After reading an entry about generations who didn’t understand that they had been victimized, I was reminded of an old poem. Though not my best writing, it describes the ‘good old days’ when people didn’t rock the boat, they just accepted their circumstances, their community guidelines and gender roles. And some didn’t realize they were being conditioned to be a passive part of society.
I read an entry about three generations of women who didn’t realize they had been violated in some way. What I read made me want to jump in the room of that situation and go, “Can’t you hear yourself? Don’t you understand you’re describing a violation of your person?” But I wasn’t there to say that. I read on, shocked, horrified and saddened for the individuals who live veiled by decades of community conditioning.
Community conditioning says, that’s just how it was back then, everyone had to deal with it. Well, that doesn’t make it okay. It doesn’t make it any less of a violation, if anything its more because you’ve been convinced it was you who needed to change your behavior instead of perpetrators changing their behaviors. Saying, ‘that’s just how it was back then’ doesn’t properly require accountability and it sets up future generations to suffer the same indignities. The veil of denial is a license for predators. Denial that this is wrong and should be stopped will rob your little girls and boys the right to their body without interference of any kind. If they don’t learn it as children they sure won’t learn it as adults. It’s up to parents to teach it. If parents are of the opinion that “these things reported aren’t that bad” then they impress on their children that they can be victimized this way and it’s not that bad and it’s somehow their fault.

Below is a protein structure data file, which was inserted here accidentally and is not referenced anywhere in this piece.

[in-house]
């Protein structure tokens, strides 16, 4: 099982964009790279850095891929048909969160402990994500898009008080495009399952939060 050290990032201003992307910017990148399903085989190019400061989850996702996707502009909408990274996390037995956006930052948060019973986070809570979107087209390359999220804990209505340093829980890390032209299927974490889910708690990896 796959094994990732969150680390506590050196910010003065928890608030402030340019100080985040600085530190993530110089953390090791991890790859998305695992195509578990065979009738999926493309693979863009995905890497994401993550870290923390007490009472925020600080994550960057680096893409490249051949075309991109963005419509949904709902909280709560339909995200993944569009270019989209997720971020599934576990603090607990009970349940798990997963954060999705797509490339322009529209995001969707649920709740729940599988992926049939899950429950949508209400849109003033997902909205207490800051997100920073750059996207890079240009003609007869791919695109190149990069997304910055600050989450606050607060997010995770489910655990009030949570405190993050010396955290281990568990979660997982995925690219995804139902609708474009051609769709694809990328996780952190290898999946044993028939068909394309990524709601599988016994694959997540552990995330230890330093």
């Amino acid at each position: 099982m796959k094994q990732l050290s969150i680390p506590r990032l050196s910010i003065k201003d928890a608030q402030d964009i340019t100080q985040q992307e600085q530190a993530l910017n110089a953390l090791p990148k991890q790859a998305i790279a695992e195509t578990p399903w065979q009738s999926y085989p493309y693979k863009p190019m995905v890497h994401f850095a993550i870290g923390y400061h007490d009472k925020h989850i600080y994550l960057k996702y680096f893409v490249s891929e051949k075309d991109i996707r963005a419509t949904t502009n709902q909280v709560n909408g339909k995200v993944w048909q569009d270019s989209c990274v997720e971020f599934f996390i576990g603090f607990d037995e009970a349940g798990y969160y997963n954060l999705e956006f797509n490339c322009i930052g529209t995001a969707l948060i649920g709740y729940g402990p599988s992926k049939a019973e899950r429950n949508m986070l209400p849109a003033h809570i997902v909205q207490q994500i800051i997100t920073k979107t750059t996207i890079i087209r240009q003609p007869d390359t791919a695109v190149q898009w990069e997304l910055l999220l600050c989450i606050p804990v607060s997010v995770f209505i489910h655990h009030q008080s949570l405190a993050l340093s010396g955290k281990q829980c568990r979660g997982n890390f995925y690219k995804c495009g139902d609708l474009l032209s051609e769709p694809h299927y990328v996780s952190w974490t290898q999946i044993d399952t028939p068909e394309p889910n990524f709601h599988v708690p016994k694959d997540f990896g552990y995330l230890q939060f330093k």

Exactly when were the ‘good old days’?
I can only shake my head at the number of people who still live under the veil of conditioning and who believe if they can handle those situations and not feel violated under the #metoo flag then others can and should, too. It is about the ‘you should too’ individuals that I post this poem.
I Long For The Day
There was a time, not so long ago when I could hit my wife and no one called me a brute.
I could blacken the eyes of my youngest son and no one said it was abuse.
This world moves about in an arrogant wagon collecting this boy, that girl,
Instructing tolerance, teaching patience
But I shall not conform.
I long for the day when it was quite right to hate you because you’re Irish, German, Spanish, a Jew.
I long for the day when I didn’t have to explain
Why I won’t hire you, house you or sell you my goods.
He’s Lebanese, he’s African, he’s White.
It was enough, back then it was enough.
I could slap a queer and my buddies would buy a round,
Beat up a bum in exchange for a pat on the back,
Roust boys from the other side of the tracks and lead others down my path of unbridled wrath.
Such noble days are a thing of the past.
I yearn for the years when mothers commonly looked the other way as her daughter’s innocence was stolen.
I ache for the easy times when all I had to do was teach her to cook and be a wife
How to accept drunken revelries and anger driven nights.
But now, now she has to discover her way,
Explore womanhood in a world of free thought.
She’ll be lost to me and no amount of baked goods will turn her head back
To when gender roles where clear cut
And behavior was controlled by irrational thoughts.
No one stepped outside the box.
I long for those days.
Strength has been replaced by psychobabble based on delusions,
Sicknesses scribbled on scrap paper by a man made famous by his addictions.
Untie your boot straps.
Air your dirty laundry all to your family’s shame.
Oh times, how they have changed.
I use to hit you and answer to no one
Turn my back and ignore evil
Teach boys to be boys
And hear “maybe yes” when you said “no”.
For those days I long
But my heart clings to what does not sway.
Through war, through peace, generations lost,
Foundations torn and laid
Still we celebrate the marriage between victim and blame.
Copyright 2008 © F. Magdalene @ Sundrip Journals
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